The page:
The first step for handling errors is to create Exception classes for each HTTP status code that will be returned by the API.

For our example about creating a new user in our Blog platform:

  1. if the email is email, password provided are empty or has less than 8 characters, we will consider it as validation error.
  2. If the user email is not unique, we will consider it as a business error. Non unique emails is in violation of the business constraint enforcing unicity of emails.
/* For Validation Errors */
class ValidationException(code: String, description: String): Exception() {

/* For Business Errors */
class BusinessException(code: String, description: String): Exception() {

Errors in Business Layer

This is the code in UserService for creating new user:

class UserService (
   dao: UserRepository
) {
   fun create(request: CreateUserRequest) {
      user = createUser(request)

    * Verify the business rule: email must be unique.
    * If the rule is broken, we throw BusinessException
   private fun ensureEmailUnique(email: String) {
      if (dao.findByEmail(email) != null) 
         throw BusinessException("duplicate_email", "There is already an account associated with $email")

   private fun createUser(request: CreateUserRequest): User {

Errors in Presentation Layer

This is the code in UserController for handling the REST request for registering new user:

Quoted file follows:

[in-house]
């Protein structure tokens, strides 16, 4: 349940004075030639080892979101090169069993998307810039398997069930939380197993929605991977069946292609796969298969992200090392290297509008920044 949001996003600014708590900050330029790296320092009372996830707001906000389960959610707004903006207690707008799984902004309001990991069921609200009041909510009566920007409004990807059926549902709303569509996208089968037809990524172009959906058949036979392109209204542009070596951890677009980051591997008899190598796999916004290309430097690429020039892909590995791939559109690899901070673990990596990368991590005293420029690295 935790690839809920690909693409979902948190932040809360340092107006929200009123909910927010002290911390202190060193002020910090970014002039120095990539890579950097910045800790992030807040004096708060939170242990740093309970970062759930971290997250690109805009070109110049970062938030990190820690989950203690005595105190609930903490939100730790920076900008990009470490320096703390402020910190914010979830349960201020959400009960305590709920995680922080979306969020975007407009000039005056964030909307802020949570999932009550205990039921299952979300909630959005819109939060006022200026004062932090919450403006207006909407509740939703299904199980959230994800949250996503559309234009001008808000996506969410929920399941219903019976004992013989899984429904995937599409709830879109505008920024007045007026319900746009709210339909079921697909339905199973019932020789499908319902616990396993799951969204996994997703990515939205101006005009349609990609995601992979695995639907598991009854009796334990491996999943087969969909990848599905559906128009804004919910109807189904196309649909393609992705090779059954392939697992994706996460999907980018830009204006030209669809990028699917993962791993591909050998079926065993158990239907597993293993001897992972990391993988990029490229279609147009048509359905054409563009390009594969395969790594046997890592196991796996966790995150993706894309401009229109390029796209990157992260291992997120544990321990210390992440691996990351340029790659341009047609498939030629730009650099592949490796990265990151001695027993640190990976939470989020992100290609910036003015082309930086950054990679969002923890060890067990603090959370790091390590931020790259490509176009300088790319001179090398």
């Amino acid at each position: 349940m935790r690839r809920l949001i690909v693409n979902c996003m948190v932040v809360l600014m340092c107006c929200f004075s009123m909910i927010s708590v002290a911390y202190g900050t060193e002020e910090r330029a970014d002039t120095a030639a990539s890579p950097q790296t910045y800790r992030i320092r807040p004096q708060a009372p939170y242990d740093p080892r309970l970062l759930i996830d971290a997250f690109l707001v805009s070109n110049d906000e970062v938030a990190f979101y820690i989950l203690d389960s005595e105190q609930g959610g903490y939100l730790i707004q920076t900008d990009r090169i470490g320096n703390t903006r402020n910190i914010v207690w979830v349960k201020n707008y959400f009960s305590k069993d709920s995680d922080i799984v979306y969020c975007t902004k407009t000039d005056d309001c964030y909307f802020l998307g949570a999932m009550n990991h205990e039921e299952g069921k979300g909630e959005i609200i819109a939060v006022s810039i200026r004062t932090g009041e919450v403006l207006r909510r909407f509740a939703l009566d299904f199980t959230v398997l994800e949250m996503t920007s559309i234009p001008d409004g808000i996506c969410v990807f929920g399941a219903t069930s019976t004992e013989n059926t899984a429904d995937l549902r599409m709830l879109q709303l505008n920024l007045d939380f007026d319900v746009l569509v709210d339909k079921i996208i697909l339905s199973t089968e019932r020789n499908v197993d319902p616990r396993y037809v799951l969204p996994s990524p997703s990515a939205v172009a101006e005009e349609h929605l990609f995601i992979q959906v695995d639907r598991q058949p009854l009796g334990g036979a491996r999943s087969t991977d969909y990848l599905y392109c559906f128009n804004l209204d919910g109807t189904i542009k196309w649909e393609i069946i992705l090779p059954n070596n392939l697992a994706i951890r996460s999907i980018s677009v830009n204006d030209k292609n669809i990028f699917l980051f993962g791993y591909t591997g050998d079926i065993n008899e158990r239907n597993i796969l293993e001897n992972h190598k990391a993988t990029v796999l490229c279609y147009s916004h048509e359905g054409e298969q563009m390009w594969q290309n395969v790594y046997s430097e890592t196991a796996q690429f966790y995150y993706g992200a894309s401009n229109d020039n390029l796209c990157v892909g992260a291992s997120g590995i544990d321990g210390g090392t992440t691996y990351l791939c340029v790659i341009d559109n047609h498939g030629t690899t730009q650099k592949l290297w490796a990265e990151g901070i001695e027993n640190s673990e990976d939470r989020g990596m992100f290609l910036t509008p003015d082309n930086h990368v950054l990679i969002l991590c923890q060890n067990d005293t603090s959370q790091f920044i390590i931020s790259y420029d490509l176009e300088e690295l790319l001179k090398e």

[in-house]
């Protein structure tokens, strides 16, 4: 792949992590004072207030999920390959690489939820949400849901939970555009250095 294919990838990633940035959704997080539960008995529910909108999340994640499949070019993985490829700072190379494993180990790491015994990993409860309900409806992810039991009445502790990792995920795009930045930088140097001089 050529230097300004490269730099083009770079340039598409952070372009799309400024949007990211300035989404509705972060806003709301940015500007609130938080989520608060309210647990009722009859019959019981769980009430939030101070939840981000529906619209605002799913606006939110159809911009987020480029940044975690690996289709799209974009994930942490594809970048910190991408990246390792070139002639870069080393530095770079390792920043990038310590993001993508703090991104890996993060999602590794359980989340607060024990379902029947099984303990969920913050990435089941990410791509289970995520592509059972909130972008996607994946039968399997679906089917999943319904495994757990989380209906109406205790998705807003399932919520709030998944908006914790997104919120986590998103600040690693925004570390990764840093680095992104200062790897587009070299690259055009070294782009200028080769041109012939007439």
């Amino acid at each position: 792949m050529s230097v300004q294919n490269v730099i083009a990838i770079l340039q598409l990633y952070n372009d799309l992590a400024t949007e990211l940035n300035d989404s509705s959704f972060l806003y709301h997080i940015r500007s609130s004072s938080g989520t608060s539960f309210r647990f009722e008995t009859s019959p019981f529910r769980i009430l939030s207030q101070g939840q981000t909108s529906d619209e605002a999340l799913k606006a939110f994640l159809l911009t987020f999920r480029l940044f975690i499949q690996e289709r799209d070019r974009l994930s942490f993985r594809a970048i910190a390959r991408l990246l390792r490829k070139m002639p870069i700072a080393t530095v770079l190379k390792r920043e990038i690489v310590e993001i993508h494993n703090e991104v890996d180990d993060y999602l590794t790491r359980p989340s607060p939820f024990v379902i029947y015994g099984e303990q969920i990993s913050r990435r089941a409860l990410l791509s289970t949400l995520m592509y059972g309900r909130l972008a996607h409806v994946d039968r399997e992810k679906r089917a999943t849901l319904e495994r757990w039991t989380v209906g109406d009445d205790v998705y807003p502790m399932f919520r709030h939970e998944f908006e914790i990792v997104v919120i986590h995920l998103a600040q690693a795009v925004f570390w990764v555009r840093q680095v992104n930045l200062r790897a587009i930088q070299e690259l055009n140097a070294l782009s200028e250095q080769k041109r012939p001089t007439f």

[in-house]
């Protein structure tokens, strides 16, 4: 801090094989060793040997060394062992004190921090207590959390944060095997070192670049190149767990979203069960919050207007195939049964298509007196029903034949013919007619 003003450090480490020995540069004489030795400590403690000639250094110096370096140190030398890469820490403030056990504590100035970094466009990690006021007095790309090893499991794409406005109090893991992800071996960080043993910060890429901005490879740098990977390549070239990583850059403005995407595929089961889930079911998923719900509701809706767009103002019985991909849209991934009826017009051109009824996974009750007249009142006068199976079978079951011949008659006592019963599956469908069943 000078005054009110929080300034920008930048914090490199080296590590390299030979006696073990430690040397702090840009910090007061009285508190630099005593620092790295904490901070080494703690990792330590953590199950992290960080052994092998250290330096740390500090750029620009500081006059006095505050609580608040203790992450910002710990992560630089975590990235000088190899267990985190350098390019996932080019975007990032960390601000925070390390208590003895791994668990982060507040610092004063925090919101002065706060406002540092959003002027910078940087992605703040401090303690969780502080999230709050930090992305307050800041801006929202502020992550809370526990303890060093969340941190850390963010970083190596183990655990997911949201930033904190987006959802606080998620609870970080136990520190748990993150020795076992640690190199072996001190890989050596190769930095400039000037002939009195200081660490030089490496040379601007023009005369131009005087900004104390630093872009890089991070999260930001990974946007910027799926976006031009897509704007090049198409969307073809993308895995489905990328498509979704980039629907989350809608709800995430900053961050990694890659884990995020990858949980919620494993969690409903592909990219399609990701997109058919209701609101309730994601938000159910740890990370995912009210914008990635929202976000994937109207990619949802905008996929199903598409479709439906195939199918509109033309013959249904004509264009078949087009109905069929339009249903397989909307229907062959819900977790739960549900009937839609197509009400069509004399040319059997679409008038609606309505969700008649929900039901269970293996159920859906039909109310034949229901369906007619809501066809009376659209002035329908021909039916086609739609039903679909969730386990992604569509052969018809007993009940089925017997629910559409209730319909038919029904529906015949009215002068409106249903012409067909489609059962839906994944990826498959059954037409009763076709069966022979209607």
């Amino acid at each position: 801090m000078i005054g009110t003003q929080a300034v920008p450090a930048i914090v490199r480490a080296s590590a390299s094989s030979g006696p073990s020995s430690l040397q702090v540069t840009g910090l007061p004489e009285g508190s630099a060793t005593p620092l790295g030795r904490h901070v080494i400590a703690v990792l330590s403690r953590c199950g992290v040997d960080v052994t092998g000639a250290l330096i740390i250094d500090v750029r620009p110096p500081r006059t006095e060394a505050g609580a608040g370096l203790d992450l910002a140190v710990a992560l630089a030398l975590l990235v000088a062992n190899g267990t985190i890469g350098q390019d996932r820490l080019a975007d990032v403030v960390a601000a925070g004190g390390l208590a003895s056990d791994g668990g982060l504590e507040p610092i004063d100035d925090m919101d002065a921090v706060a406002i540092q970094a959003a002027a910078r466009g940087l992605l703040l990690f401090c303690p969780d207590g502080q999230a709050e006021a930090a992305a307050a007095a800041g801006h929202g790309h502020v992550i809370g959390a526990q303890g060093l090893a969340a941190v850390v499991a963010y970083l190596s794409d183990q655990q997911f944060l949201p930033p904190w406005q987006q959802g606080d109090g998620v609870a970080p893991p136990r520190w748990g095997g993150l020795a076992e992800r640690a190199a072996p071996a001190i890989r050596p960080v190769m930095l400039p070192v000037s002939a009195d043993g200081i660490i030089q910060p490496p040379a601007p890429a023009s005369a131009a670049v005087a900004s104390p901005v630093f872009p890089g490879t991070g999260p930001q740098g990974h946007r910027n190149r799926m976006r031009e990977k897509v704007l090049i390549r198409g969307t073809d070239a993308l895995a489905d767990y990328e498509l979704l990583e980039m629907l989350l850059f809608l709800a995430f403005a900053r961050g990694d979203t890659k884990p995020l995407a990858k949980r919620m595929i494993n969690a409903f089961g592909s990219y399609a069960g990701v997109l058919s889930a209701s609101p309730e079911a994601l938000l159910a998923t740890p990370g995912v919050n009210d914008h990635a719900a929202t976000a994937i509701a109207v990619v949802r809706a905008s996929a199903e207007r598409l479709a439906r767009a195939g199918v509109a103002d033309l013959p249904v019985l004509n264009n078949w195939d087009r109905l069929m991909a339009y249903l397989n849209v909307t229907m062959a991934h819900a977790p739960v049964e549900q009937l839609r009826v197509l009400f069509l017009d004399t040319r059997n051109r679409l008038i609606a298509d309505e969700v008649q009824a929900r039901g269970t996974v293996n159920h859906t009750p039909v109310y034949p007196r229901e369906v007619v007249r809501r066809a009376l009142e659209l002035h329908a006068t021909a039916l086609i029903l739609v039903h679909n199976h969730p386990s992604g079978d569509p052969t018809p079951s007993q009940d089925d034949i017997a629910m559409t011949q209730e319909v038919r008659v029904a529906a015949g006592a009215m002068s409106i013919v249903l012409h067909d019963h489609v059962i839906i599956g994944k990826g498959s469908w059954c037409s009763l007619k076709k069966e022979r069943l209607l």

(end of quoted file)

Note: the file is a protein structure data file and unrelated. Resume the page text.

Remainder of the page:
class UserController(
  service: UserService
) {
  fun create(request: CreateUserRequest): CreateUserResponse {

     user = service.create(request)
     return toCreateUserResponse(user)

  private fun validate(request: CreateUserRequest) {
     if (request.email.isNullOrEmpty())
       throw ValidationException("email_missing", "email is required")

     if (request.password.isNullOrEmpty())
       throw ValidationException("password_missing", "password is required")
     if (request.password.length < 8)
       throw ValidationException("password_too_short", "password should have at least 8 characters")     

  private toCreateUserResponse(user: User): CreateUserResponse {

Error Handling

After raising the errors in the different layers, the last step is to handle them.  Error handling should be done only at Presentation Layer, because this is where errors will be converted to response to the clients (status code + error details)

This is how the code looks like in the UserController,  integrated with exception handling:

class UserController(
  service: UserService,
  exceptionHandler: ExceptionHandler
) {
  fun create(request: CreateUserRequest): CreateUserResponse {
     try {


       user = service.create(request)
       return toCreateUserResponse(user)

     } catch(ex: Exception) {
class ExceptionHandler {
  fun handle(ex: Exception) {
     if (ex is NotFoundException) {
         sendError(404, ex.code, ex.message)
     } if (ex is BusinessException) {
         sendError(409, ex.code, ex.message)
     } else if (ex is ValidationException) {
         sendError(400, ex.code, ex.message)
     } else {
         sendError(500, "unexpected_error", ex.message)

  fun sendError(statusCode: Int, code: String, message: String) {
    // Return to user the HTTP status code..
    // And the error details in JSON format { 'code': ..., 'message': ... }
    // ....

In Summary

  • Create Exception class for each status codes you expect to return to your clients.
  • Fire business errors in the Business Layer.
  • Fire validation and security errors in the Presentation Layer.
  • Handle all errors in the Presentation layer, by returning to client the appropriate status code and error details to the client.
Exception Handling